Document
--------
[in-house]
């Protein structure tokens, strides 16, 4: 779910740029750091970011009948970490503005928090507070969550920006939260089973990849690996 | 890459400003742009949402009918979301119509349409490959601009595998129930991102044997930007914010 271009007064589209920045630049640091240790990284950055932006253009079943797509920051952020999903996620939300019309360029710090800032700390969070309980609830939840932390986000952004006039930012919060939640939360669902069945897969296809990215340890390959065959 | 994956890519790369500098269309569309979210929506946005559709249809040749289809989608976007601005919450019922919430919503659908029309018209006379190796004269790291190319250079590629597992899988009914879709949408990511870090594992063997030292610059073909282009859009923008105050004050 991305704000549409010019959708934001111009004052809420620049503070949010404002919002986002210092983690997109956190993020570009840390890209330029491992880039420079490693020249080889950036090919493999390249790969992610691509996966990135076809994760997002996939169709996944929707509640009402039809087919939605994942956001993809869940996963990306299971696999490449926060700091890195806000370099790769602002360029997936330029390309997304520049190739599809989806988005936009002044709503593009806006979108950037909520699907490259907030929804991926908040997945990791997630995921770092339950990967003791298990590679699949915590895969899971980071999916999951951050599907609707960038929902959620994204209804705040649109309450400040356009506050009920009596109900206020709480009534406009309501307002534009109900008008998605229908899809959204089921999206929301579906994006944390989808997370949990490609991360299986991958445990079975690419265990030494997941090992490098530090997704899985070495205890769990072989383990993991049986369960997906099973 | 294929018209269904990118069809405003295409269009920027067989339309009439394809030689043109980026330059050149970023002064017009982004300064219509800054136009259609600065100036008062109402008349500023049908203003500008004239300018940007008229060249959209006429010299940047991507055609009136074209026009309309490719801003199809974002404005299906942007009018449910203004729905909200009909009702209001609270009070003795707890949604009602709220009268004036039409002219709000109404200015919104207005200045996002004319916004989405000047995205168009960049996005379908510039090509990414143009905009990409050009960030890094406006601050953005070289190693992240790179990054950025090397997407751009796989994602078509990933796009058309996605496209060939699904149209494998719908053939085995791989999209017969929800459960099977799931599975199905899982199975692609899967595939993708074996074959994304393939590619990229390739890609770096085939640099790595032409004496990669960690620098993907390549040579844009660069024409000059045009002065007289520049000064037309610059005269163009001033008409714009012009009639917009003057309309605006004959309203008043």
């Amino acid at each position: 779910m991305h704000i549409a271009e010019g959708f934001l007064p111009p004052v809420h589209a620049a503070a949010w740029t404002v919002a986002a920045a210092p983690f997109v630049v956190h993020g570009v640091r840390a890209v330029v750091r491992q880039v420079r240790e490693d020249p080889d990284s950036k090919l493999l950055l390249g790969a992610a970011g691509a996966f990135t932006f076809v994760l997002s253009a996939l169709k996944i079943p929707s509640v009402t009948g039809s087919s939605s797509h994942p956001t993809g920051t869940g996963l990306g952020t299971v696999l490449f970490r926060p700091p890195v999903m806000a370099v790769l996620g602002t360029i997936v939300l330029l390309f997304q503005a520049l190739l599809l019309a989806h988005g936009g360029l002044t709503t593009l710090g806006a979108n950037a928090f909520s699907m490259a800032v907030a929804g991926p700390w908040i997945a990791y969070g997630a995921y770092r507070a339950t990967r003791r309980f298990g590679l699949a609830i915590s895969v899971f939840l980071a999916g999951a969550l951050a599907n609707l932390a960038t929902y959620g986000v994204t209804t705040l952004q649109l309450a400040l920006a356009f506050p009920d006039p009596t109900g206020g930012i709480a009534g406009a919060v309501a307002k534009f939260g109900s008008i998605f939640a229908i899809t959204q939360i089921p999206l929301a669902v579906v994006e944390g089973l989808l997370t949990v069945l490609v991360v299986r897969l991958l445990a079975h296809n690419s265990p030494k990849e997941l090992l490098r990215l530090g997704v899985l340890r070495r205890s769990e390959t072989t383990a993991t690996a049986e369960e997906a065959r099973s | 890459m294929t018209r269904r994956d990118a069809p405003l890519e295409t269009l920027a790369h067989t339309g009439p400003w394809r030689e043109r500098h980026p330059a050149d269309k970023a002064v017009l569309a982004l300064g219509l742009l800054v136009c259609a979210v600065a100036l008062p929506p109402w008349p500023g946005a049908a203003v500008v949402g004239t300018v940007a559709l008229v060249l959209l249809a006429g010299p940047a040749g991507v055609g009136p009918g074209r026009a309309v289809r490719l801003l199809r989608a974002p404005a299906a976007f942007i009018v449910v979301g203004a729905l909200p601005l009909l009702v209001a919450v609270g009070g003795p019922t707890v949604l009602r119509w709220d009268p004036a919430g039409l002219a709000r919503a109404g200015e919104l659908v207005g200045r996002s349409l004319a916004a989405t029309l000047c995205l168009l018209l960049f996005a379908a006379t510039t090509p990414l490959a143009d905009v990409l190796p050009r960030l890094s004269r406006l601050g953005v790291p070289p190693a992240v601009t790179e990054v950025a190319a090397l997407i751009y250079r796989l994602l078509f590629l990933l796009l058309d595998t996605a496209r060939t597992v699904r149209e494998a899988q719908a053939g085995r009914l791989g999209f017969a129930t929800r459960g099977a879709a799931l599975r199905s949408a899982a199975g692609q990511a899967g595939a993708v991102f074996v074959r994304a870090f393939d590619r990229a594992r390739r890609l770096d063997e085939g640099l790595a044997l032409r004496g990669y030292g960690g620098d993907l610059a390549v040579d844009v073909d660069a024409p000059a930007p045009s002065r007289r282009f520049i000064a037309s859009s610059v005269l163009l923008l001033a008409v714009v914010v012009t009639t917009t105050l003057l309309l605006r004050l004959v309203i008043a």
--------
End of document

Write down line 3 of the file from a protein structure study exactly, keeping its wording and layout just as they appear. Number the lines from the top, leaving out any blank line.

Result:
């Amino acid at each position: 779910m991305h704000i549409a271009e010019g959708f934001l007064p111009p004052v809420h589209a620049a503070a949010w740029t404002v919002a986002a920045a210092p983690f997109v630049v956190h993020g570009v640091r840390a890209v330029v750091r491992q880039v420079r240790e490693d020249p080889d990284s950036k090919l493999l950055l390249g790969a992610a970011g691509a996966f990135t932006f076809v994760l997002s253009a996939l169709k996944i079943p929707s509640v009402t009948g039809s087919s939605s797509h994942p956001t993809g920051t869940g996963l990306g952020t299971v696999l490449f970490r926060p700091p890195v999903m806000a370099v790769l996620g602002t360029i997936v939300l330029l390309f997304q503005a520049l190739l599809l019309a989806h988005g936009g360029l002044t709503t593009l710090g806006a979108n950037a928090f909520s699907m490259a800032v907030a929804g991926p700390w908040i997945a990791y969070g997630a995921y770092r507070a339950t990967r003791r309980f298990g590679l699949a609830i915590s895969v899971f939840l980071a999916g999951a969550l951050a599907n609707l932390a960038t929902y959620g986000v994204t209804t705040l952004q649109l309450a400040l920006a356009f506050p009920d006039p009596t109900g206020g930012i709480a009534g406009a919060v309501a307002k534009f939260g109900s008008i998605f939640a229908i899809t959204q939360i089921p999206l929301a669902v579906v994006e944390g089973l989808l997370t949990v069945l490609v991360v299986r897969l991958l445990a079975h296809n690419s265990p030494k990849e997941l090992l490098r990215l530090g997704v899985l340890r070495r205890s769990e390959t072989t383990a993991t690996a049986e369960e997906a065959r099973s | 890459m294929t018209r269904r994956d990118a069809p405003l890519e295409t269009l920027a790369h067989t339309g009439p400003w394809r030689e043109r500098h980026p330059a050149d269309k970023a002064v017009l569309a982004l300064g219509l742009l800054v136009c259609a979210v600065a100036l008062p929506p109402w008349p500023g946005a049908a203003v500008v949402g004239t300018v940007a559709l008229v060249l959209l249809a006429g010299p940047a040749g991507v055609g009136p009918g074209r026009a309309v289809r490719l801003l199809r989608a974002p404005a299906a976007f942007i009018v449910v979301g203004a729905l909200p601005l009909l009702v209001a919450v609270g009070g003795p019922t707890v949604l009602r119509w709220d009268p004036a919430g039409l002219a709000r919503a109404g200015e919104l659908v207005g200045r996002s349409l004319a916004a989405t029309l000047c995205l168009l018209l960049f996005a379908a006379t510039t090509p990414l490959a143009d905009v990409l190796p050009r960030l890094s004269r406006l601050g953005v790291p070289p190693a992240v601009t790179e990054v950025a190319a090397l997407i751009y250079r796989l994602l078509f590629l990933l796009l058309d595998t996605a496209r060939t597992v699904r149209e494998a899988q719908a053939g085995r009914l791989g999209f017969a129930t929800r459960g099977a879709a799931l599975r199905s949408a899982a199975g692609q990511a899967g595939a993708v991102f074996v074959r994304a870090f393939d590619r990229a594992r390739r890609l770096d063997e085939g640099l790595a044997l032409r004496g990669y030292g960690g620098d993907l610059a390549v040579d844009v073909d660069a024409p000059a930007p045009s002065r007289r282009f520049i000064a037309s859009s610059v005269l163009l923008l001033a008409v714009v914010v012009t009639t917009t105050l003057l309309l605006r004050l004959v309203i008043a």